Matthew D. Bauer
Licensed Acupuncturist and Author of
"The Healing Power of Acupressure and Acupuncture"

 

Matthew D. Bauer
Matthew D. Bauer, L.Ac.



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Acupuncture and Acupressure

Acupuncture involves the insertion of very fine wires (needles) into specific spots to stimulate the body to heal itself. The ancient Chinese discovered that all pain and illness cause tiny, hidden sore spots to develop in muscle tissue. When the pain or illness improved, so did the soreness in these spots. Over countless generations, the ancient Chinese learned that different disorders cause the appearance of different sore spots. They also learned that touching these spots properly and reducing their soreness helped the body to heal the disorder. Acupuncture was developed as a highly specialized way to treat these sore spots and stimulate the body's self-healing processes. Around 5,000 years ago, the Chinese developed a theory to explain why stimulating these spots helped ease pain and illness. They theorized that all life was infused with an energy that animates matter. They called this spark of life “qi” (pronounced “chee”). This word is sometimes spelled “chi” and the Japanese call it “key” which is spelled “ki.” Qi flows through all matter, giving function to form. In humans, qi flows through pathways called energy channels or meridians. A good way to think of qi in the body is like water in an irrigation system. Our body's many cells are like different crops in the fields. If the water (qi) flows normally, all crops (cells) are healthy. If the water is blocked, it will flood the upstream crops and dry out the downstream ones. In Chinese medicine, this is called an “imbalance.” The sore spots the ancient Chinese discovered were spots where qi had a tendency to get stuck. Acupuncture, acupressure, massage techniques and herbs can help restore the normal flow of qi, thus restoring balance and helping the body to heal itself.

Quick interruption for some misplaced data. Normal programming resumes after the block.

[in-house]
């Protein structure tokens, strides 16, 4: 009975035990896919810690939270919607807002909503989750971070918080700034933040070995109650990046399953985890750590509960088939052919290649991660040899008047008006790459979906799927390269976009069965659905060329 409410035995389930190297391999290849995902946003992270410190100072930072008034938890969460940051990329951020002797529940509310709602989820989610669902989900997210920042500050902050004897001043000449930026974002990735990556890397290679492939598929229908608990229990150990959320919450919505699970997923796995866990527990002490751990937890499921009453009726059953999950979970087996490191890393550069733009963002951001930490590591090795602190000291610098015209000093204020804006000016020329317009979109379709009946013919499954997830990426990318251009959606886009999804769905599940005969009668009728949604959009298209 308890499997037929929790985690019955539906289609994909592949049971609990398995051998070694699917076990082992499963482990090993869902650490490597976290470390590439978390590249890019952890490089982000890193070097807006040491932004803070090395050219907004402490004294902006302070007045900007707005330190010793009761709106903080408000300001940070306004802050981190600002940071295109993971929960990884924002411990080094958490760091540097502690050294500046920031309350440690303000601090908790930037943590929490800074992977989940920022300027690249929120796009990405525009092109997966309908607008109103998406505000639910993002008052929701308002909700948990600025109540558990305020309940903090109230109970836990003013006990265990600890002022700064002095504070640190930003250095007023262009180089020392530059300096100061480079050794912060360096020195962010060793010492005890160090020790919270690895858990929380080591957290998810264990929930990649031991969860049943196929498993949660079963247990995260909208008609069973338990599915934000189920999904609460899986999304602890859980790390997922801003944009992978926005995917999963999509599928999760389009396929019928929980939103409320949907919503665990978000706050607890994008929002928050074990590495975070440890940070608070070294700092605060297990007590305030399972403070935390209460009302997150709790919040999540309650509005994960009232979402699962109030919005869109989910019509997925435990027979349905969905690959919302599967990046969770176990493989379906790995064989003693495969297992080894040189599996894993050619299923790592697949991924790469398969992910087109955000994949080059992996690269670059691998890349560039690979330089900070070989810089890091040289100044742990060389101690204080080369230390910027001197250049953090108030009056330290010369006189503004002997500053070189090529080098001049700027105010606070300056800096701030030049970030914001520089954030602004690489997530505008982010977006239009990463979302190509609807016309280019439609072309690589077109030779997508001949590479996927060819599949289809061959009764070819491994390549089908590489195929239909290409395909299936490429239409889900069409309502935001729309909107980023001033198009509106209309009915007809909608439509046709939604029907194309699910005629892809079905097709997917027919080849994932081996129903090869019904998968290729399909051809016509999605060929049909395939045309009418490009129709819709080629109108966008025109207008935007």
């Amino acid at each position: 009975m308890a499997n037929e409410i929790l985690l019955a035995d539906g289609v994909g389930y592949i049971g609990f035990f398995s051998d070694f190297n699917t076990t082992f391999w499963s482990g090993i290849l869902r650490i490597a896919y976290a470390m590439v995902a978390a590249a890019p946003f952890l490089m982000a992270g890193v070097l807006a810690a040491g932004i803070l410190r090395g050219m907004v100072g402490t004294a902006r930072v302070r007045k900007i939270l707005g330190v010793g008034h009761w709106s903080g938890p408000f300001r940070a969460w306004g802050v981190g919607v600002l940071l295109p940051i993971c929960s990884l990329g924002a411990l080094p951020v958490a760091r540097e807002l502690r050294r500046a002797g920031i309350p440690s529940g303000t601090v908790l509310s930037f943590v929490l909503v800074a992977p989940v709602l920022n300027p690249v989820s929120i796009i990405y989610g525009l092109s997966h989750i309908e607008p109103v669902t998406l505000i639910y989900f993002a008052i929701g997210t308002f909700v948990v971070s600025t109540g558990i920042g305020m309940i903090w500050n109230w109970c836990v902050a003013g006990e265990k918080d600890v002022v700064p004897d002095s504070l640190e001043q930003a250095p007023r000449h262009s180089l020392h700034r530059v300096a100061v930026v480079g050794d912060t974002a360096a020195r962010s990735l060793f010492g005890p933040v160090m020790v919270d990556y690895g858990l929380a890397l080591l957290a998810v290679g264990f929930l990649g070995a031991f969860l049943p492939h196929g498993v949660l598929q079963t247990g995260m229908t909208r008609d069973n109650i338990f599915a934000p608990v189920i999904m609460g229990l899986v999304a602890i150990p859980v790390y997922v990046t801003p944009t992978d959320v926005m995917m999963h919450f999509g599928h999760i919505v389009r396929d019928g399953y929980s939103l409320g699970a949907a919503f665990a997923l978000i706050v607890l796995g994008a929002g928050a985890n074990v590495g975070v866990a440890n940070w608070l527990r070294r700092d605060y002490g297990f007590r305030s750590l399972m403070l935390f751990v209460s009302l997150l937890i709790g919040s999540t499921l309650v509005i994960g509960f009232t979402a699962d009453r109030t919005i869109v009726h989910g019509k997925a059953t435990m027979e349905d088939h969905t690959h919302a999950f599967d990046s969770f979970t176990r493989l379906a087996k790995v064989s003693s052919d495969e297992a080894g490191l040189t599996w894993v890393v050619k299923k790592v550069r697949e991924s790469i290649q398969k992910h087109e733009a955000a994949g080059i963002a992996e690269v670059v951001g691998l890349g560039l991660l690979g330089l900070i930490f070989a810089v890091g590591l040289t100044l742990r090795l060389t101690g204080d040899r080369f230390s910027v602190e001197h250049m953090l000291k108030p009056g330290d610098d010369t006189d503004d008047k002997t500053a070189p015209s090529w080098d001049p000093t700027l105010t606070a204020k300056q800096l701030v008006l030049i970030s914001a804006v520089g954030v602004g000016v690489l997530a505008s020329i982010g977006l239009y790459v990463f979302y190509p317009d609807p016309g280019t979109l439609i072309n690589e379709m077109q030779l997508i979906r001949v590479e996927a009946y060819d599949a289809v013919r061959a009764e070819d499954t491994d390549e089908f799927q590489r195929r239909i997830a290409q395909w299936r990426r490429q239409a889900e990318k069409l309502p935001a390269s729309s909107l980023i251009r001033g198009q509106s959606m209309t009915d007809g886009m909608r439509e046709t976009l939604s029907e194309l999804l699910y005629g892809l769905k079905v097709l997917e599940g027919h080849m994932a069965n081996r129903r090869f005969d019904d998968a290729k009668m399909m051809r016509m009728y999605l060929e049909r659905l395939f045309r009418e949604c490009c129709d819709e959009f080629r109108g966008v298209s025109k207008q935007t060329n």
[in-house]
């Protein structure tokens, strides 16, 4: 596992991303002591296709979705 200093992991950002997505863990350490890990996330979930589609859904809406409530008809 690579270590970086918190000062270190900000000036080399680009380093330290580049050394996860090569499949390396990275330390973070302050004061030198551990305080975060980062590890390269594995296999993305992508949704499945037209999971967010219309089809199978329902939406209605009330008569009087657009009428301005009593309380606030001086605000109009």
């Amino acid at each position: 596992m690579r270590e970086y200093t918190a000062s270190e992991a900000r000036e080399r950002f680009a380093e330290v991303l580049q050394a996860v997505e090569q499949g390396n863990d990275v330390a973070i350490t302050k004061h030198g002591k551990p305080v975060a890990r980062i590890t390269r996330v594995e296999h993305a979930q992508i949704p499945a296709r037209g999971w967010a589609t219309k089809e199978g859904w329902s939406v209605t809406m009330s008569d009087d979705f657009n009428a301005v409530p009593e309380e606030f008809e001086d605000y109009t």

The technical difference between acupuncture and acupressure is that acupuncture involves breaking the surface of the skin with needles while acupressure involves applying pressure to points with the fingers. In practice, the main difference between acupuncture and acupressure/massage techniques is that acupuncture tends to have a delayed effect but last longer than acupressure/massage. People often feel better right after acupressure/massage but the effect tends to be temporary and stubborn problems often return. Combining the two offers the best of both worlds – the immediate but temporary relief of acupressure/massage and the delayed but deeper help of acupuncture.